A Different Blue Page 91

“Like what?” I said, half-aghast half-thrilled that Wilson might not be squeaky clean after all.

“I was absolutely desperate for companionship. I lost my virginity, and I don't remember most of it. And it didn't stop there. Night after night, club after club, girl after girl, and I just felt worse and worse as the week went on. I kept trying to restore my equilibrium by doing things that just made me dizzy. Does that make sense?”

I nodded, knowing exactly what he meant. I understood dizzy.

“One of my mates ended up driving me back to Manchester. He made sure I got on that aeroplane and back to the States in one piece. And over the next six months, I managed to stop the spinning in my head and find my balance again for the most part. But in many ways being with you through your journey has been a journey for me, too. I understand myself and my parents – both sets – so much better now.”

We drove without talking for a long time. Then I asked him the question that had been bothering me since waking up alone the morning before.

“Wilson? What happened in Reno? I mean . . . I thought you would want . . . I mean, are you not attracted to me?” I felt like I was asking the star quarterback to the prom, and my knees shook. Wilson laughed right out loud. And I cringed, trying not to slump down in my seat and cover my face to hide my rejection. Wilson must have seen the humiliation on my expression, and with a screech of brakes and some illegal lane changes he was swerving over to the side of the road, hazards on and everything. He turned to me, shaking his head as if he couldn't believe I didn't get it.

“Blue. If this was simply about attraction, you and I would never have left Reno. We would still be in that crappy hotel room, starkers, ordering room service . . . or, more likely, pizza from down the road. But for me, with you, sex is not the goal. Do you understand that?”

I shook my head. No. I totally did not understand that.

“When you climbed into my bed in Reno, all I could think of was how I felt in London in that awful week when I'd had more sex than any teenaged boy could dream of. And how gutted I felt at the end of it. I didn't want our first time to be like that for you. You were emotionally rocked in Reno, just like I was in London, and you needed me. But you didn't need me that way. Someday . . . hopefully bloody soon – because I will combust if I ever have to spend a night like that again – you will want me because you love me, not because you're lost, not because you're desperate, not because you're afraid. And that's the goal.”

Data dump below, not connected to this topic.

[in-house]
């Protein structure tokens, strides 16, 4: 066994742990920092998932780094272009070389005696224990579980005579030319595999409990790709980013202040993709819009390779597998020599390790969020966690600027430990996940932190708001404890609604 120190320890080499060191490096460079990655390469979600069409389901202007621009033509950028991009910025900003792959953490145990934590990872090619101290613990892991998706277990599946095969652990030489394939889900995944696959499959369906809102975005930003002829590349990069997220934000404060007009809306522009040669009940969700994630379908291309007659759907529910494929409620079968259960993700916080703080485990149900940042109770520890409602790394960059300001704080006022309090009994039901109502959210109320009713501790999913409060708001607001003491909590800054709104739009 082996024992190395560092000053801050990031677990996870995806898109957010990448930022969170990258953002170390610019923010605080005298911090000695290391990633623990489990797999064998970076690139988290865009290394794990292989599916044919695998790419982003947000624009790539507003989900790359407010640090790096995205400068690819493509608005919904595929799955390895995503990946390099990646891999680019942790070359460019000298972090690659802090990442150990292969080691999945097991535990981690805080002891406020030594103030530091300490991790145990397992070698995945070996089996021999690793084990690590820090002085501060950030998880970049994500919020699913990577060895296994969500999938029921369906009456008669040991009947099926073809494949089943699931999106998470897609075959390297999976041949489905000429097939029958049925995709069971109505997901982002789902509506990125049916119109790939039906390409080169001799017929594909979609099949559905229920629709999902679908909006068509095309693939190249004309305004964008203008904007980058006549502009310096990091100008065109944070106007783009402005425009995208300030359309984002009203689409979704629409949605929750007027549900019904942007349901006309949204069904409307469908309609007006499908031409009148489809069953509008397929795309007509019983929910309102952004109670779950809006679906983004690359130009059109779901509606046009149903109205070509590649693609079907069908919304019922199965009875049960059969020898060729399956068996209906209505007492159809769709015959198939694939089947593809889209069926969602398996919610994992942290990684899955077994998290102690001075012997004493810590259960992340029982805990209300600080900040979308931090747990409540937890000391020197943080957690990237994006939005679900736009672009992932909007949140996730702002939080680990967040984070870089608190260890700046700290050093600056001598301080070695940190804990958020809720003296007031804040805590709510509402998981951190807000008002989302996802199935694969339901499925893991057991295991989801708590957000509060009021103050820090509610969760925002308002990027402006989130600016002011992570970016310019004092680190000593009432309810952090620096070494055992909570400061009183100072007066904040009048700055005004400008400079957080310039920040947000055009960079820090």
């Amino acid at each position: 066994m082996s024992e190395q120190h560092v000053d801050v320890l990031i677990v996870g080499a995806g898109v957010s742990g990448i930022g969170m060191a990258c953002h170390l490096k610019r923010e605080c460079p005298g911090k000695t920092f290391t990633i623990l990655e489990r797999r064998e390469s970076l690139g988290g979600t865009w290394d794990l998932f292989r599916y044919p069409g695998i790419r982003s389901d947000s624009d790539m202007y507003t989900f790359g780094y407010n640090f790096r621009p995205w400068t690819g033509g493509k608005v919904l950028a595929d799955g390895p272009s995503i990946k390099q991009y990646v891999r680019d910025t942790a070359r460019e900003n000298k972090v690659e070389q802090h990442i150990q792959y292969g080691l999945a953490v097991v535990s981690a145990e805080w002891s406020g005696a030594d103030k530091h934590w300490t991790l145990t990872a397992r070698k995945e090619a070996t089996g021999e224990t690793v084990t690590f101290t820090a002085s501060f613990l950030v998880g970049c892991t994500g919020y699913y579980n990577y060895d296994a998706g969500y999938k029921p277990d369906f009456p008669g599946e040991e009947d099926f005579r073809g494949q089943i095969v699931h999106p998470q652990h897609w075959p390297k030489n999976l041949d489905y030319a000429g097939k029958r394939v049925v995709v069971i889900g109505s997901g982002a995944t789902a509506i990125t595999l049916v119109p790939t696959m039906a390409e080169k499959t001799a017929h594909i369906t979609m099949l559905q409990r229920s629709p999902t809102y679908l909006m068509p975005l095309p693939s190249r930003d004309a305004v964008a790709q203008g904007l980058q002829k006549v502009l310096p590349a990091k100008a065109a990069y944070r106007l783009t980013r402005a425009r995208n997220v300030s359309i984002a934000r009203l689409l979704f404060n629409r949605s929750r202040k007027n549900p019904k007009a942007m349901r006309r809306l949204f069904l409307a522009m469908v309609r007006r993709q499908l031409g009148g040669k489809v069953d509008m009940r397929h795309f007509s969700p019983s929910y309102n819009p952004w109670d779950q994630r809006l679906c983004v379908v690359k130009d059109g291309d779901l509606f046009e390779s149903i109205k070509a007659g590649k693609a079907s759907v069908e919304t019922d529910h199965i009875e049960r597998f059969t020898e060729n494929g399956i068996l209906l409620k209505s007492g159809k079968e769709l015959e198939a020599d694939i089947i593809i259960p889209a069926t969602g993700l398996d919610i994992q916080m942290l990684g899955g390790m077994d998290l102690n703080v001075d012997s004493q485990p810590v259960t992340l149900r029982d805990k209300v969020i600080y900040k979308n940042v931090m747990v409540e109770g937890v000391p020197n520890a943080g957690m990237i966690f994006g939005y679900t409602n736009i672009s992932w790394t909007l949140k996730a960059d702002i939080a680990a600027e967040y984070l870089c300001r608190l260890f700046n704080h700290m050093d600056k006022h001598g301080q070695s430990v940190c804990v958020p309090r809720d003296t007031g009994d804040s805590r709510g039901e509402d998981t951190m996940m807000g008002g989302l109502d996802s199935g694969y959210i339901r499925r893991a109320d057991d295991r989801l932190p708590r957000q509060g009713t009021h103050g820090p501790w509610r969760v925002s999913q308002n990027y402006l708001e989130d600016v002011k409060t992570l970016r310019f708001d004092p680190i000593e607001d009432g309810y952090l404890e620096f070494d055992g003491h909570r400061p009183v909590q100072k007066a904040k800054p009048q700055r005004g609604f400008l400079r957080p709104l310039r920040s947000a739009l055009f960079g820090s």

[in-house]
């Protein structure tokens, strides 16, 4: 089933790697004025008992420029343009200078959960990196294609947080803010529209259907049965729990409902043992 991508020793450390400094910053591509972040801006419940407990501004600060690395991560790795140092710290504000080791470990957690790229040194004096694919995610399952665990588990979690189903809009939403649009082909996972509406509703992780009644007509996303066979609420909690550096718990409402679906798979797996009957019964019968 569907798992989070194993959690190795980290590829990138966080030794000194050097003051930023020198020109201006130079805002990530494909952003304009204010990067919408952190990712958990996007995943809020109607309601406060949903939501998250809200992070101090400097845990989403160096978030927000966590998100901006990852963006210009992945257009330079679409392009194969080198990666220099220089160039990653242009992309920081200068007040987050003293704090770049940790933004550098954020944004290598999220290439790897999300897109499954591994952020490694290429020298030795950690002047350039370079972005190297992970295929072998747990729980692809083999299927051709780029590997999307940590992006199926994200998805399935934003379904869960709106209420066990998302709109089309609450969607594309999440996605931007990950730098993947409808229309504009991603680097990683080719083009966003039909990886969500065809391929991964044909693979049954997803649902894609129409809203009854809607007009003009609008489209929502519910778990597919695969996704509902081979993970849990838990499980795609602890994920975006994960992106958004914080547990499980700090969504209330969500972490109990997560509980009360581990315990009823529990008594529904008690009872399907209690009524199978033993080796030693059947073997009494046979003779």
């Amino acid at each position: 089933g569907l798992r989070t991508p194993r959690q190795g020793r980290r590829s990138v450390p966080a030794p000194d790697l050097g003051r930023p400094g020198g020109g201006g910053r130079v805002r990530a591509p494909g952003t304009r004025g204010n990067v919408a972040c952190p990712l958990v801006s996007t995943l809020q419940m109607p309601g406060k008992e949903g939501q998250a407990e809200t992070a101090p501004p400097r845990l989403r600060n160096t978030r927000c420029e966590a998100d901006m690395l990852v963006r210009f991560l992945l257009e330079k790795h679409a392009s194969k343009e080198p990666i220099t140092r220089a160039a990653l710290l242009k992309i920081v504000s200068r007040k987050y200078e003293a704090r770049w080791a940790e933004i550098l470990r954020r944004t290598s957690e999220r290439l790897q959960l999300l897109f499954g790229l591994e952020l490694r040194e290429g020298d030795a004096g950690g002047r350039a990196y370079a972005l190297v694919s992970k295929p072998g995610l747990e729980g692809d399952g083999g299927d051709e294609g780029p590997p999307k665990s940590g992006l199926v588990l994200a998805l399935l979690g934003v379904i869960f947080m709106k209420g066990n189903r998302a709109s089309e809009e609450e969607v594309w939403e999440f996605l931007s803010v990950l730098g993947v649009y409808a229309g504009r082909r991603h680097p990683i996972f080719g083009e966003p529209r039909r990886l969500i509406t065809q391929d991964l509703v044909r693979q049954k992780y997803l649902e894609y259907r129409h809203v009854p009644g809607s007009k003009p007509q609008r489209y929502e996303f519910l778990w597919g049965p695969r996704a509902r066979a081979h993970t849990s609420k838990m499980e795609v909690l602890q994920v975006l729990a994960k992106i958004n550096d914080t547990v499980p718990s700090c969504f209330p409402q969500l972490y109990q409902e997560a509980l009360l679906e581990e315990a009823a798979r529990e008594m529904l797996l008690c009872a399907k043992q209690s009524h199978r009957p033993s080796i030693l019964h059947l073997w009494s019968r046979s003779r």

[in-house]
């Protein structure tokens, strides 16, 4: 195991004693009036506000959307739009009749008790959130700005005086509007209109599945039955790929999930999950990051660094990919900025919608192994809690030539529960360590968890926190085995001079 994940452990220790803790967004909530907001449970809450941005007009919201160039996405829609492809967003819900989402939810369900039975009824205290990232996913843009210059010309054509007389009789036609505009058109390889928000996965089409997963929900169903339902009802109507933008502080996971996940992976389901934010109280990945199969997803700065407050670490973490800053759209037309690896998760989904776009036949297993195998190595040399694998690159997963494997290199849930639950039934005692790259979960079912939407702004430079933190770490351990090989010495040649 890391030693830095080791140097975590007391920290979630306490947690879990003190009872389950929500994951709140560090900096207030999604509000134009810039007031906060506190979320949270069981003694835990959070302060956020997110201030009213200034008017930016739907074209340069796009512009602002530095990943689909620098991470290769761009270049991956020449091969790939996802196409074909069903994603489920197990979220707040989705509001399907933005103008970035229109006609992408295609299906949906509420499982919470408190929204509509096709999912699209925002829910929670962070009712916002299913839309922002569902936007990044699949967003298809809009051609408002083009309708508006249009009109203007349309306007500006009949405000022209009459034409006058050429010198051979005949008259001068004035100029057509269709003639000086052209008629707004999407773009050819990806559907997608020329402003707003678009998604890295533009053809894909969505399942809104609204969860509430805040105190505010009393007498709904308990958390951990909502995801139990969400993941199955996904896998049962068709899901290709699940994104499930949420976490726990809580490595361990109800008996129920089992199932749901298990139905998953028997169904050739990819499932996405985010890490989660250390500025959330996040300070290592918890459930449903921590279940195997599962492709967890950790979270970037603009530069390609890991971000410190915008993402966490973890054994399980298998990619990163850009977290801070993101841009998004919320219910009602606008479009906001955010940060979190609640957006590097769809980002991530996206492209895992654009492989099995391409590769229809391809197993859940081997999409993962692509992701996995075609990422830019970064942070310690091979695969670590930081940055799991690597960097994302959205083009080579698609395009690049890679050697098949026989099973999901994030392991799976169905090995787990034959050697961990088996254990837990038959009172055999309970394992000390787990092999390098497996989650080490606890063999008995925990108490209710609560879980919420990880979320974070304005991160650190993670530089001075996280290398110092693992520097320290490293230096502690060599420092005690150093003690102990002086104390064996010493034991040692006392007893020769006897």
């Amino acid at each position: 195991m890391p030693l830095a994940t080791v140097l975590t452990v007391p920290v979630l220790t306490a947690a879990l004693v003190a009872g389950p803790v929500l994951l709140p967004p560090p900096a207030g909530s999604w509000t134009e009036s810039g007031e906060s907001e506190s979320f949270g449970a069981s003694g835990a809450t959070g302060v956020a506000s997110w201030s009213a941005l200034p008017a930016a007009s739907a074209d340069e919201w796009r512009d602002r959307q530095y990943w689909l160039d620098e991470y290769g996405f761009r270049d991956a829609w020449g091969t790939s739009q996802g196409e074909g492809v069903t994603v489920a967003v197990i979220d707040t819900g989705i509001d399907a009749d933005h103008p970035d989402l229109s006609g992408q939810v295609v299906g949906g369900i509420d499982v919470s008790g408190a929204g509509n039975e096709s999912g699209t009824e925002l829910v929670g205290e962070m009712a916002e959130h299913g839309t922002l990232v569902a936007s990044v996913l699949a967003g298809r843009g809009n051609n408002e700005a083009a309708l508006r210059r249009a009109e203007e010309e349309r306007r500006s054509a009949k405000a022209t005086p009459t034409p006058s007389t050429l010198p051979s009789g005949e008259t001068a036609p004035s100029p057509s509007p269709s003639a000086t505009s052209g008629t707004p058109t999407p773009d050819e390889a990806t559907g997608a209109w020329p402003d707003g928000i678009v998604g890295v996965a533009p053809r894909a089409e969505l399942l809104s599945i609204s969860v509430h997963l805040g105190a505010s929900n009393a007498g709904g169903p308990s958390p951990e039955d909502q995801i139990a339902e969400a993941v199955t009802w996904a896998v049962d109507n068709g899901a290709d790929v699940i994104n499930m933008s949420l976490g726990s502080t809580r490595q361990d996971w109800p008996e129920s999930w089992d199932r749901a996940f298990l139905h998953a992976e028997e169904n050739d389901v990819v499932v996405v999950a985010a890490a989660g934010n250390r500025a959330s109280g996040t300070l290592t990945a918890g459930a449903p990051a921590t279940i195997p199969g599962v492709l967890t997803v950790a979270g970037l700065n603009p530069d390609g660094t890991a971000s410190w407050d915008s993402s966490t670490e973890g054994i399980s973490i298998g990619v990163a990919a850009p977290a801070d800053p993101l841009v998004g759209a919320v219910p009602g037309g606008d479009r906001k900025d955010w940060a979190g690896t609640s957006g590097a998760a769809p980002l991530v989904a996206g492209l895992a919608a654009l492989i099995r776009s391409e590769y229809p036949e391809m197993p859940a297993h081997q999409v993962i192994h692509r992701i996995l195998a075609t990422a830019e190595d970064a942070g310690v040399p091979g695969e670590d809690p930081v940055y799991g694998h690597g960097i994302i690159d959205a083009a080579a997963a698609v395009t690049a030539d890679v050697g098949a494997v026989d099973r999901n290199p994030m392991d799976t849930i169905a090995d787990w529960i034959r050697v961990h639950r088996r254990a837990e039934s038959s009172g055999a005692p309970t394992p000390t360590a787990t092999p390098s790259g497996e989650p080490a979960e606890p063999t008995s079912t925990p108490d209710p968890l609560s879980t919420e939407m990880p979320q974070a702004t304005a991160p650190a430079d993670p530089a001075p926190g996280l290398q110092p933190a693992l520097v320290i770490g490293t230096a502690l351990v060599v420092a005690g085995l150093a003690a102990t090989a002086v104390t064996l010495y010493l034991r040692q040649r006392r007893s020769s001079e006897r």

“But, Wilson. I do love you,” I insisted.

“And I love you . . . most ardently,” he responded, twisting my hair in his hands and pulling me toward him.

“Pride and Prejudice?”

“How did you know?” he smiled.

“I have a thing for Mr. Darcy.”

In response, Darcy himself captured my mouth with his, and showed me just how ardently he cared.

Chapter Twenty-Nine

If it hadn't been for a diesel truck blasting us with his horn and shaking the Suburu as it flew by, we might have been very, very late for our appointment with my grandmother. As it was, we found Stella Hidalgo's home on the outskirts of the Shivwits Indian Reservation after a little backtracking, and a consult with Wilson's trusty Garmin, which didn't seem to work especially well when it came to Indian reservations, or Utah for that matter. I had only been to the St. George area once before on a school trip, but I remembered the red rocks and the jutting plateaus outlined against blue sky and desert sand. It was as harsh and inhospitable as it was beautiful, and I wondered briefly how my ancestors had survived in the area for hundreds and hundreds of years before modern conveniences. Water was scarce, food must have been even scarcer, and growing anything would have been close to impossible.

We rolled up to Stella Hidalgo's home, noting the boxlike rambler with white siding and red shutters in need of a paint job. It was neat and clean but unadorned, and the yard was kept simple with desert rocks and Joshua trees. We stepped out of the car into a silence so heavy I could hear my heart beating like an ancient drum. Stella Hidalgo opened the door before we reached the front steps.

She was a slight woman of medium height. She was probably close to sixty, though she had an ageless beauty that made estimation difficult. Her skin was unlined, and her hair had streaks of silver amid the black. She wore it simply, parted on one side and bobbed at her shoulder. She wore a loose white dress shirt and white slacks, her skin a golden brown contrast against the pale outfit. She had white sandals on her feet and turquoise stones at her ears and around her wrists and throat. She had the look of a woman who knows how to present herself to the world and is confident with what she sees in the mirror. She invited us in, and the only indication that she was just as nervous as I was the tremor in her hand as she beckoned us forward.

“The police told me very little about your life.” Stella Hidalgo's voice was soft and cultured when she spoke. “In fact, when Detective Martinez called me last week and told me they had a DNA match, he was careful to explain that because you are a legal adult with a right to privacy they could encourage you but ultimately it would be your choice whether or not to make contact with me. He didn't even tell me your name. I don't know what to call you.”

“You can call me Blue.” I extended my hand and she clasped it in hers. I wouldn't ever be Savana Hidalgo or Savana Jacobsen . . . or anything else. I was Blue Echohawk, and that wouldn't change.

“It suits you.” She smiled tremulously. “Please call me Stella.” Her eyes shifted to Wilson, waiting for an introduction.

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